Data from previous studies suggest that the sensitivity of pancreatic acinar cells to an oncogenic Kras mutation decreases with their differentiation stage (28–31). The sensitivity of acinar cells to Kras mutation is most important during embryonic development, and it gradually decreases after birth. At adult stage, this sensitivity is strongly increased in the presence of an inflammatory stimulus, such as that induced by pancreatitis (6, 28–31). Once the early neoplastic lesions have formed, it seems that other mechanisms may slow down tumor progression, such as senescence, which acts as a barrier that prevents progression of low-grade PanIN into more aggressive lesions (32). Here also, pancreatitis contributes to PDAC progression by eliminating this senescence barrier (32). The molecular mechanisms through which pancreatitis sensitizes acinar cells to Kras mutations are still largely unknown. We believe that the elucidation of these mechanisms depends, at least partly, on our ability to detect KRAS on tissue sections. In the absence of immunolabeling-grade KRAS antibody, we developed in this work the first mouse models that enable the detection of WT and mutant KRAS in tissues and used these models to characterize the abovementioned mechanisms.
Using our models, we found that WT and mutant KRAS proteins are only expressed in a minority of adult acinar cells. This indicates that the adult pancreas contains two populations of phenotypically indistinguishable acinar cells, one expressing KRAS and the other not expressing it (or at an undetectable level). Taking advantage of the properties of our models, we separated these populations to compare their transcriptome and found that they have distinct transcriptional signatures. Acinar cells that do not express KRAS seem to be more dedicated to the production of digestive enzymes and their secretion, whereas KRAS-expressing cells show an enrichment in genes related to KRAS signaling. An important confirmation of the existence of these two acinar cell populations was provided by two studies of RNA sequencing performed on human pancreas (15, 16). A first population seems more dedicated to digestive functions; it expresses low levels of KRAS and high levels of acinar genes, and is similar to the acinar cells expressing low KRAS protein levels described in our study. The second is enriched in genes related to KRAS and MAPK/ERK pathway but expresses low levels of acinar genes and, thus, is similar to our KRAS-expressing cells (15, 16). Future studies will be needed to determine whether KRAS-expressing acinar cells are more prone to initiate tumorigenesis.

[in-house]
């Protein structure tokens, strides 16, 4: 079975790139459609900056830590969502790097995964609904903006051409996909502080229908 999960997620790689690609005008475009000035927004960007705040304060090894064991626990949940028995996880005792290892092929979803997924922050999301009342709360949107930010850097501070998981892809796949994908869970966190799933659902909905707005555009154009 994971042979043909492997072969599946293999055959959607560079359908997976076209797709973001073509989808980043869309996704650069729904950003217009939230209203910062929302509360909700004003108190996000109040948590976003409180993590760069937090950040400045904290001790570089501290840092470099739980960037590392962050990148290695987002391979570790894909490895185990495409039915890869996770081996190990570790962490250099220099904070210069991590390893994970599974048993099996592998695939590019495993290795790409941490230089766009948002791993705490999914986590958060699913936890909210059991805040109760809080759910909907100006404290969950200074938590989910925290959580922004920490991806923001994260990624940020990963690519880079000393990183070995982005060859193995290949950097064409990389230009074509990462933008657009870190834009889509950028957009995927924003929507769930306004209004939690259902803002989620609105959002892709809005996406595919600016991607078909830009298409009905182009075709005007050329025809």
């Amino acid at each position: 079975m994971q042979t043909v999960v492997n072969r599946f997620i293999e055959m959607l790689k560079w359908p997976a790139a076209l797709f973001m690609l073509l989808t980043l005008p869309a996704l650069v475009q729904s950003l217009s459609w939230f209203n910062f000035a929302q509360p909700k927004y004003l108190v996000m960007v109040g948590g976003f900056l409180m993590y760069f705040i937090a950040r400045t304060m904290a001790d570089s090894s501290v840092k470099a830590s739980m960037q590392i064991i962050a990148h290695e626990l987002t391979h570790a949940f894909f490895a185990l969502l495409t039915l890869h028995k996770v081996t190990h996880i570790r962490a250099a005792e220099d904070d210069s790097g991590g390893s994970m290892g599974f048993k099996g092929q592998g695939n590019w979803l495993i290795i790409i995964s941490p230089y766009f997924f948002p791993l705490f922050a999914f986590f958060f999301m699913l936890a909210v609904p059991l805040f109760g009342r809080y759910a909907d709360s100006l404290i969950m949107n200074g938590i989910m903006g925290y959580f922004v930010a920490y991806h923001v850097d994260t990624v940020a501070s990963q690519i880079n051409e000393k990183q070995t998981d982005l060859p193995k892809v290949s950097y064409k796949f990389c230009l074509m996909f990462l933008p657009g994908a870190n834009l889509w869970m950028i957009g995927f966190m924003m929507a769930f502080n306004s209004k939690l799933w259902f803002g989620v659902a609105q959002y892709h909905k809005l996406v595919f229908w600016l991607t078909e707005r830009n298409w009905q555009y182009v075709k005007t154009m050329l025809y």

The absence of KRAS protein in a majority of acinar cells explains why the pancreas shows a low sensitivity to Kras mutations. Capitalizing on this result, we further explored why the minority of KRAS-expressing cells do not effectively activate KRAS-dependent pathways, like the MAPK/ERK pathway, when Kras is mutated. We found that the protein expression of crucial KRAS effectors, mainly C-RAF, was missing or only expressed at marginal levels. Our results take a fresh look at data from the literature, mainly obtained using cultured cell lines, which inappropriately claim that these effectors are widely expressed. However, emerging evidences confirm our data by showing that the effectors SOS1, SOS2, and C-RAF have the lowest abundancy among all effectors of the RAS/MAPK pathway (33).
We also discovered that pancreatitis leads to a significant increase in the protein expression of KRAS and its effectors. This is in line with previous studies, which described the existence of a biological threshold for the expression and activity of KRAS that needs to be reached to initiate tumorigenesis (34–36). Our study reveals that this observation also extends to the expression levels of KRAS effectors. Accordingly, we confirmed that pancreatitis induces pancreatic neoplasia through upregulating the expression of C-RAF, as the ablation of the latter hampered tumorigenesis from adult acinar cells. The fact that protein expression of KRAS and its effectors is correlated with the sensitivity of acinar cells to Kras mutations, is supported by our observation that pancreata from newborns, which develop more lesions in response to Kras mutations than adult pancreata (6), express higher levels of KRAS and its effectors, as compared with adult pancreata. Another supporting independent observation comes from Collins and colleagues showing that increased protein expression of oncogenic KRAS in an adult pancreas, from an ectopic promoter, is associated with a significant and rapid development of PanIN and PDAC, without requiring experimental pancreatitis (37). Contrariwise, the models in which oncogenic KRAS is expressed from its own promoter require experimental pancreatitis to observe a significant and rapid development of PanIN and PDAC (6).